LITERARY CALENDAR 2017
THE TOP BOOKS RELEASED THIS YEAR ORDERED BY MONTH
Thus far, 2017 brought us Trump, Brexit and the Grenfell Tower fire. The sociopolitical climate has been in turmoil with the Syrian crisis worsening, Russian-American relations sending shivers down everyone’s spine and a wad of well-known and much-loved musicians dying before their time. But so too, has it sparked the world’s most creative minds and some stellar literary works have been emerging in very quick succession, in spite of increasing austerity and turbulence. Read on for my top picks of books released this year in the literary calendar 2017.
LITERARY CALENDAR 2017 – JANUARY
Jason Donald tunes into the current refugee crisis in heart-stopping detail in his new novel Dalila (Penguin Random House). Irene Dalila Mwathi flees her hometown of Kenya in search of a better life, never once imagining that London might pose even more danger. Published 17 January, this book will make you re-evaluate everything you think you know about asylum seekers. Having attended The People Speak last year, an event aimed at abolishing Direct Provision organised by Stephen Rea, Anthony Arnove and Bill Shipsey, this novel really resonated with me.
2. THE KEEPER OF LOST THINGS
Lost and found things can open portals to memory and emotion and this is the premise for Ruth Hogan’s The Keeper of Lost Things (Two Roads). On the day his wife unexpectedly dies, short story writer Anthony Peardew loses a trinket gifted to him by his beloved. Devastated by the loss and its significance, Peardew dedicates his entire life to returning keepsakes to their rightful owners. A beautifully moving story and a worthy debut novel.
LITERARY CALENDAR 2017- FEBRUARY
3. THE HEART’S INVISIBLE FURIES
From the author of The Boy in the Striped Pyjamas, John Boyne’s new novel offers a slice into an old Ireland, where unmarried mothers were cast with scorn from their villages and being gay was confined to the shadows. The Heart’s Invisible Furies (Penguin) is the story of Cyril Avery, an adopted child struggling to come to terms with rejection and his sexuality. Released 9 February, this book boasts razor sharp wit in true Dublin dialect and the history of the sins of our fathers.
LITERARY CALENDAR 2017 – MARCH
4. THE RULES DO NOT APPLY
If you liked Cheryl Strayed’s Wild, you’ll love The Rules do not Apply (Deckle Edge). Ariel Levy’s memoir is a brutally honest depiction of a woman who gains everything she ever wants and loses it all in the blink of an eye. This is a no-holds-barred tell-all biography – not for the faint but the brave of heart. Feminist overtones guaranteed.
LITERARY CALENDAR 2017 – APRIL
Brace yourself; it’s about to get real. And it doesn’t get realer than Ciaran McMenamin’s Skintown (Penguin) the story of twenty-something Vincent Duffy navigating his way through life, drugs, sex and the working class. Think Trainspotting meets Shameless if Roddy Doyle wrote the script.
6. HOW TO BE HUMAN
How to be Human (Penguin) is Guardian features writer Paula Cocozza’s first novel and it won’t be her last. Described by the novelist herself (you can read my Irish Times interview with Cocozza here) as a ‘sort of urban pastoral,’ Cocozza’s debut novel centres on Mary; desperately lonely, newly single and longing to cultivate her inner wildness. When Mary happens upon a chance encounter with a fox, her whole world changes but is it for the better? You find out. This book is positively un-put-downable. I read it in 2 days straight, through the night.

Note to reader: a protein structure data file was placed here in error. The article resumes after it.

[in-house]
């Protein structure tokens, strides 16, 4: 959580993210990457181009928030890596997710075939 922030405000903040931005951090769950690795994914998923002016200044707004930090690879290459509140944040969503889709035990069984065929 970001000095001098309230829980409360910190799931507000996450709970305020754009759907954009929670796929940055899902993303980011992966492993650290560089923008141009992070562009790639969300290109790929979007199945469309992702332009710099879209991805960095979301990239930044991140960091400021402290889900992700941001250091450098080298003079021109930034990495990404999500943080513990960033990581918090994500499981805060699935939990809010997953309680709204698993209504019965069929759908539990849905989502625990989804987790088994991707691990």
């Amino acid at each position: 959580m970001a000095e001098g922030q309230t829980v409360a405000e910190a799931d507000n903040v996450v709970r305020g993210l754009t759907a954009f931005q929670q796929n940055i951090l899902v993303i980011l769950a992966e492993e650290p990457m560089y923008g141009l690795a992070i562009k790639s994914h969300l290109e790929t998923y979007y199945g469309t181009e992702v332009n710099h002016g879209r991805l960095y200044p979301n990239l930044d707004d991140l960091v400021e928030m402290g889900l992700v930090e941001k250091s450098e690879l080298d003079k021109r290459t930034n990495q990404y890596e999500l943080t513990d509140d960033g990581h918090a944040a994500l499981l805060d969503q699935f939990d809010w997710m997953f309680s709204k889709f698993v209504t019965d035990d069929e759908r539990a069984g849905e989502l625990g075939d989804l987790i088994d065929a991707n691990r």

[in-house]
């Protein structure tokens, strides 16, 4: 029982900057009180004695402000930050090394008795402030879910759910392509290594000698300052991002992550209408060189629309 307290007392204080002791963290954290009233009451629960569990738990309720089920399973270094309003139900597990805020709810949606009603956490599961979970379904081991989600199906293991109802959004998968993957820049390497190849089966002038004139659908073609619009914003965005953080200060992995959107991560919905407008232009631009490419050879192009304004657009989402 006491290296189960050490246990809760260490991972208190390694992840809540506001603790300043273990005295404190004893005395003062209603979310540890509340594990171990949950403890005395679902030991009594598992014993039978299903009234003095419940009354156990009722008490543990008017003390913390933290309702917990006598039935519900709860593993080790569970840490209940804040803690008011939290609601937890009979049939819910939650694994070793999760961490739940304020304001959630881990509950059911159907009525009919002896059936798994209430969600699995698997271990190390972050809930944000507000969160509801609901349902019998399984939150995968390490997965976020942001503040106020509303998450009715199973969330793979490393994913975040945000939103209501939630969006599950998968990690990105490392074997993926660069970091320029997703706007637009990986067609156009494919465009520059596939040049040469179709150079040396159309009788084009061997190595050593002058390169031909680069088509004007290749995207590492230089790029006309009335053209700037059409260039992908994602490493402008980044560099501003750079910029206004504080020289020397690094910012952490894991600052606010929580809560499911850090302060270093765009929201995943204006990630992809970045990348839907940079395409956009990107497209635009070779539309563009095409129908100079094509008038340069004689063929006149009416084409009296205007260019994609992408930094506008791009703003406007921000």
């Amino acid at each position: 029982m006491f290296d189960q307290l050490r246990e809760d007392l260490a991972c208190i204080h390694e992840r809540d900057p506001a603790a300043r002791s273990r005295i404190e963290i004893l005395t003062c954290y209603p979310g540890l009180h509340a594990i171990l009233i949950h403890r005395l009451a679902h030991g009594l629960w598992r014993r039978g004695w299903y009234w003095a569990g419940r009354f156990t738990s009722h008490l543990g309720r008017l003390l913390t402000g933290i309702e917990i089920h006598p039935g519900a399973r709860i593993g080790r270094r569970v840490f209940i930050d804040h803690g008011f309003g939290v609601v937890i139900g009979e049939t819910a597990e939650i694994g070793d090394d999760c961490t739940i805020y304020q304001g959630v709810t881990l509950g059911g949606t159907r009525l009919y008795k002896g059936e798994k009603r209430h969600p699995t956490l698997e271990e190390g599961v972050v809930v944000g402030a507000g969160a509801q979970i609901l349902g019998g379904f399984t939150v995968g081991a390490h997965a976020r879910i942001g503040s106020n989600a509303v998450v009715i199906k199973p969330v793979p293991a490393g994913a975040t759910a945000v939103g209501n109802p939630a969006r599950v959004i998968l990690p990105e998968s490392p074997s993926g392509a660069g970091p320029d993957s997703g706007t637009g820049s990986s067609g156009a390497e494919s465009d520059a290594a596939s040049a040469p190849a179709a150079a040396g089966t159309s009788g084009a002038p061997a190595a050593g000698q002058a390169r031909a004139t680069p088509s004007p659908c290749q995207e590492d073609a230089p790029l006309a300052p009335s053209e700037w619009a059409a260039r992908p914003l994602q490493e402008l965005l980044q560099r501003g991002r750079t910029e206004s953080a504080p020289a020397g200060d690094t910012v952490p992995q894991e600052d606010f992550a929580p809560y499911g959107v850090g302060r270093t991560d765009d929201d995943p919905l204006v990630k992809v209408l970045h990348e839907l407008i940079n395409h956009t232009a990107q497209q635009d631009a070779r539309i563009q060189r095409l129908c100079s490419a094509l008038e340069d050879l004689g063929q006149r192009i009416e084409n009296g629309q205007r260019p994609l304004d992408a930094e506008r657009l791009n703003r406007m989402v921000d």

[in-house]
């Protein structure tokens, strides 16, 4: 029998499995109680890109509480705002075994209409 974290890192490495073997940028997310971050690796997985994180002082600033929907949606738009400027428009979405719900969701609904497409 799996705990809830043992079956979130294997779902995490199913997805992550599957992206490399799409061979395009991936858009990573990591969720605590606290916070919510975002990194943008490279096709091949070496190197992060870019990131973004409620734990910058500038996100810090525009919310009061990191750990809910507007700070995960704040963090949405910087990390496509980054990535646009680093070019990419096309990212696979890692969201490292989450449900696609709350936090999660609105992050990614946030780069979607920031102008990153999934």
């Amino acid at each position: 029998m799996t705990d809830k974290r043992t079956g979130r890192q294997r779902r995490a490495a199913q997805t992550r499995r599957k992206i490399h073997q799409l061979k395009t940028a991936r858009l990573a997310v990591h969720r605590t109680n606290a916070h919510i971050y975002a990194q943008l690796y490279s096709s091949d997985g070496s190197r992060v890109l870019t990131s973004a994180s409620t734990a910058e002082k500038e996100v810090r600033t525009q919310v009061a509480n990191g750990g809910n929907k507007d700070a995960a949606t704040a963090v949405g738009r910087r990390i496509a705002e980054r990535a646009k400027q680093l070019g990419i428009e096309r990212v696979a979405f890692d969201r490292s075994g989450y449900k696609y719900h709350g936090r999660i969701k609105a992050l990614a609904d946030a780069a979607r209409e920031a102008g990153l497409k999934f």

LITERARY CALENDAR 2017 MAY-JULY
7. YOU DON’T HAVE TO SAY YOU LOVE ME
When my sister asked me to describe Sherman Alexie’s new memoir, I said ‘it’s about a Native American man’s obsession with his mother and his relationship to salmon. Oh, and there’s lots of poems.’ 78 of them in fact, and many of them are about salmon (just saying). You Don’t Have to Say You Love Me (Hachette), published 18 June is Alexie’s ode to his mother but it’s certainly not written through rose-tinted glasses. This book vacillates between memory, fiction and half-truth with some prose and verse poems thrown in for good measure. I loved it.
8. THIS FAMILY OF THINGS
Alison Jameson’s new book is widely anticipated and rightly so. A study into the Irish family and its dysfunctional habits is the starting point for This Family of Things (Doubleday Ireland).Released 8 June, this is a must-read for fans of Irish fiction.
We can’t shake off the possibility of a real-life Handmaids Tale and it seems that our greatest writers are honing in on a post Apocalyptic world. Following suit is H(A)PPY, Nicola Barker’s new novel about a life where sickness and disease are eliminated and values are surprisingly skewed. A real mind-bender, you won’t want to put this down.
10. GRAVEL HEART
An absent father, an absent-minded mother and secrets that plague his childhood home, Gravel Heart by Abdulrazak Gurnah is the story of Salim, a young man dealing with the breakup of his parents in 1970s Zanzibar. When his uncle offers him an opportunity to live with him in London, he leaps at the chance but struggles to shake a sense of dislocation, feeling distanced from his both past and his present.